Updated: Jul 13
You’ve heard these money-saving tips before, right? Max out your IRA. Open a high yield savings account. Cut Starbucks out of your budget.
Advice such as this continues to circle its way around water coolers across the country.
And in general, I agree with most of it: saving money on over-priced coffee and earning more on your cash are both good pieces of advice.
What's lacking, however is context.
Yes, earning 4% on your cash is better than earning 1%. But if your savings account has a balance of $5,000, that additional $150 of interest earned each year isn't going to make, or keep you wealthy.
Neither is saving $40 each month on Caramel Frappuccinos or a few hundred dollars in taxes from an IRA contribution.
This sort of financial advice works better as a catchy headline than a sound wealth creating tool.
The focus instead should be on what the wealthy do, not always what they say.
I've spent most of my career analyzing, studying and employing the strategies my wealthy, successful clients have used to achieve financial success.
Here are three pieces of financial advice I’ve found most effective that you won’t hear around the water cooler, and that wealthy people may not readily share with you.
1. Build healthy money habits vs. making a single transaction
Let's take the first money tip I mentioned above: maxing out your IRA.
What is the value of contributing $7,000 to an Individual Retirement Account?
From a tax perspective, it's simply the number of dollars saved multiplied by your tax rate. Over time, the value compounds depending on how the funds are invested and how much money is added each year.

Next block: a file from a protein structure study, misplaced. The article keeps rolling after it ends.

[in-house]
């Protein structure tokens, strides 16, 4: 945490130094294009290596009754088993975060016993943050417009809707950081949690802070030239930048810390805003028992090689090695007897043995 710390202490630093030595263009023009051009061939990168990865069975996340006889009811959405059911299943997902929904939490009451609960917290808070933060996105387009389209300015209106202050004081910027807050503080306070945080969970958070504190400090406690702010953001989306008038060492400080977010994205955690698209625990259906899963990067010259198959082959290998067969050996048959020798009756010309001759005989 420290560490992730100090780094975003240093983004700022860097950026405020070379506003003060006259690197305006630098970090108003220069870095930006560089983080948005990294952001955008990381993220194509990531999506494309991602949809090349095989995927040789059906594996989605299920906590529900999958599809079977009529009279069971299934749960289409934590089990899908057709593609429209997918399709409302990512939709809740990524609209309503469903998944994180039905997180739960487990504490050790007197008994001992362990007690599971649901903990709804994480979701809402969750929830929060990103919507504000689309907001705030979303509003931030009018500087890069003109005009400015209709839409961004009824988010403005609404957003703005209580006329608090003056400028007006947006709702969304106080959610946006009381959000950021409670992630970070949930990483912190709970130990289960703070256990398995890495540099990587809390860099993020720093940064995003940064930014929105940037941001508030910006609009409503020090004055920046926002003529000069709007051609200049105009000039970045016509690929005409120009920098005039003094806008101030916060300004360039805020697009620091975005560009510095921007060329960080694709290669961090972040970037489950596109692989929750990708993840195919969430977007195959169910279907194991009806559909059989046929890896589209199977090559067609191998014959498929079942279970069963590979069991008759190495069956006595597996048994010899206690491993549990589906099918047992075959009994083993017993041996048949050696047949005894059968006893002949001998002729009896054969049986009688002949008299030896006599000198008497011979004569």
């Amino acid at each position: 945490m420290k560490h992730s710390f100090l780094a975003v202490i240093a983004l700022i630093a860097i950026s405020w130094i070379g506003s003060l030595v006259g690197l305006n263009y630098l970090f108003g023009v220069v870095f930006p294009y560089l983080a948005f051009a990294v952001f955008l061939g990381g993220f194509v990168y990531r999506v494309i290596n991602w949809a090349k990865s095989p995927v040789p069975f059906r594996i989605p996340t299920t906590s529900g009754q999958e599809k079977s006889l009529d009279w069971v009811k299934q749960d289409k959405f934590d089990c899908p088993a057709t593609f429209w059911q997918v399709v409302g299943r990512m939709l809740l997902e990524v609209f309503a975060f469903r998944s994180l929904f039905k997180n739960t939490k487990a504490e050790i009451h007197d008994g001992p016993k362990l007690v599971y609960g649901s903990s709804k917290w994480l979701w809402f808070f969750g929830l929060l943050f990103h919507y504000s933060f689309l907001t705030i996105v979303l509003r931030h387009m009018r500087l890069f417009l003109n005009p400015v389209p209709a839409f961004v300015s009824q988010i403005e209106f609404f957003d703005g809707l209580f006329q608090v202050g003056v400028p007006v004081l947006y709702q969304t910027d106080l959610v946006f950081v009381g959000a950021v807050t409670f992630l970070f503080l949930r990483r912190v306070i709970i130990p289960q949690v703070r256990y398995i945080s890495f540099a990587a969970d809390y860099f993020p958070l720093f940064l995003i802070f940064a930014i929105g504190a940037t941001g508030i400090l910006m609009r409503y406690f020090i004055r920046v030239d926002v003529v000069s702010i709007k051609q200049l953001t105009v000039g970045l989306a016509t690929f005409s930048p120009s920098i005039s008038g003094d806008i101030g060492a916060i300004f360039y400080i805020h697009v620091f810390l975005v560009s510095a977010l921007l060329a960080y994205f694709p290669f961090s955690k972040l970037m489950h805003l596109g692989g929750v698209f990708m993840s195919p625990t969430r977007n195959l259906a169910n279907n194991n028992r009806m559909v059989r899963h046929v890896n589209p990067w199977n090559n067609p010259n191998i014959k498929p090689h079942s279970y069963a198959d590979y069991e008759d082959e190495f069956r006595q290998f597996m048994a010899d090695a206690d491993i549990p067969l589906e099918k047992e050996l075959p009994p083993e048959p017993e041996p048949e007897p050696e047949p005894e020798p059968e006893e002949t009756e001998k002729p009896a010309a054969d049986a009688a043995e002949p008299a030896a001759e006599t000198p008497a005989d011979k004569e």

The greater value, however is in developing a consistent habit of saving regardless of account type.
In his book Atomic Habits, author James Clear illustrates the power of building and maintaining positive habits through small, incremental changes made every day. Clear writes: "1% of personal improvement each day means you'll be 37 times better this time next year."
This sounds easy enough on paper but in practice is much more difficult. The reason is that most people are impatient. They want a quick fix and direct their attention towards the end goal without concentrating on what's needed to effectively achieve that goal.
That's why gyms are packed the first few weeks in January and nearly empty 30 days later.
Instead of going from 0 to 100 mph, i.e., not saving at all to making a one-time transfer to an IRA, start with making a habit of saving a small percentage of your income each week into a money market account for no other reason than to save.
Next, increase that percentage. What started as a 1% savings rate can quickly turn into 20, 30 or even 40%.